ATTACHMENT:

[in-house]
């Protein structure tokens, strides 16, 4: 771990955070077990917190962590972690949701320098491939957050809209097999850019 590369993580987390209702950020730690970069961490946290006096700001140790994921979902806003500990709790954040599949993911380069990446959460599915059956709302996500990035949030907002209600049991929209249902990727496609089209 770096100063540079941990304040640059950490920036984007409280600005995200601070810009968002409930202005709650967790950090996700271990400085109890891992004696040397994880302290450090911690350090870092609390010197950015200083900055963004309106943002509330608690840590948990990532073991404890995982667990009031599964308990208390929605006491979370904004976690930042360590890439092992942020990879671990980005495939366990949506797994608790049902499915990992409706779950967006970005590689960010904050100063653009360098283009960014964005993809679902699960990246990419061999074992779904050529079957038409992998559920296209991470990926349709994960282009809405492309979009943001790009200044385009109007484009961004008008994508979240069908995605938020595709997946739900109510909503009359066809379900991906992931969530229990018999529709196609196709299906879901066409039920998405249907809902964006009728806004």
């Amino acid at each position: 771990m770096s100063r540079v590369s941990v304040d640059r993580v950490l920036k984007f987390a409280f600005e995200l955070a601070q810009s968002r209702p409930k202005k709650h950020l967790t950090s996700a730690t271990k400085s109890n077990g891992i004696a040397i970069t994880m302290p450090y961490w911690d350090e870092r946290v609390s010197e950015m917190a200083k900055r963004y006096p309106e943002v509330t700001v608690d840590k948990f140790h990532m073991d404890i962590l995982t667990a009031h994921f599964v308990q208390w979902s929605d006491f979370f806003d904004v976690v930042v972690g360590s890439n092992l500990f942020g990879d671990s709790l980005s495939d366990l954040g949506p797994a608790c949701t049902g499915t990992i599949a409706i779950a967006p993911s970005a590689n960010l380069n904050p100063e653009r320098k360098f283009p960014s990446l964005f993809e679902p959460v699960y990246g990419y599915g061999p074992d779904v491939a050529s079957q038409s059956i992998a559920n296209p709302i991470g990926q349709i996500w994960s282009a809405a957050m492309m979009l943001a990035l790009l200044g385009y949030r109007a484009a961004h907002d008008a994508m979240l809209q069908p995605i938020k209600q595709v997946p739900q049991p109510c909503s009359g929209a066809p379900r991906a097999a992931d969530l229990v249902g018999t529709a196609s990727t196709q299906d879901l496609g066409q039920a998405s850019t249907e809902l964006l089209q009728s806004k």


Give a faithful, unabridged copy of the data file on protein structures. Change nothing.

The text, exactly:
[in-house]
């Protein structure tokens, strides 16, 4: 771990955070077990917190962590972690949701320098491939957050809209097999850019 590369993580987390209702950020730690970069961490946290006096700001140790994921979902806003500990709790954040599949993911380069990446959460599915059956709302996500990035949030907002209600049991929209249902990727496609089209 770096100063540079941990304040640059950490920036984007409280600005995200601070810009968002409930202005709650967790950090996700271990400085109890891992004696040397994880302290450090911690350090870092609390010197950015200083900055963004309106943002509330608690840590948990990532073991404890995982667990009031599964308990208390929605006491979370904004976690930042360590890439092992942020990879671990980005495939366990949506797994608790049902499915990992409706779950967006970005590689960010904050100063653009360098283009960014964005993809679902699960990246990419061999074992779904050529079957038409992998559920296209991470990926349709994960282009809405492309979009943001790009200044385009109007484009961004008008994508979240069908995605938020595709997946739900109510909503009359066809379900991906992931969530229990018999529709196609196709299906879901066409039920998405249907809902964006009728806004």
């Amino acid at each position: 771990m770096s100063r540079v590369s941990v304040d640059r993580v950490l920036k984007f987390a409280f600005e995200l955070a601070q810009s968002r209702p409930k202005k709650h950020l967790t950090s996700a730690t271990k400085s109890n077990g891992i004696a040397i970069t994880m302290p450090y961490w911690d350090e870092r946290v609390s010197e950015m917190a200083k900055r963004y006096p309106e943002v509330t700001v608690d840590k948990f140790h990532m073991d404890i962590l995982t667990a009031h994921f599964v308990q208390w979902s929605d006491f979370f806003d904004v976690v930042v972690g360590s890439n092992l500990f942020g990879d671990s709790l980005s495939d366990l954040g949506p797994a608790c949701t049902g499915t990992i599949a409706i779950a967006p993911s970005a590689n960010l380069n904050p100063e653009r320098k360098f283009p960014s990446l964005f993809e679902p959460v699960y990246g990419y599915g061999p074992d779904v491939a050529s079957q038409s059956i992998a559920n296209p709302i991470g990926q349709i996500w994960s282009a809405a957050m492309m979009l943001a990035l790009l200044g385009y949030r109007a484009a961004h907002d008008a994508m979240l809209q069908p995605i938020k209600q595709v997946p739900q049991p109510c909503s009359g929209a066809p379900r991906a097999a992931d969530l229990v249902g018999t529709a196609s990727t196709q299906d879901l496609g066409q039920a998405s850019t249907e809902l964006l089209q009728s806004k």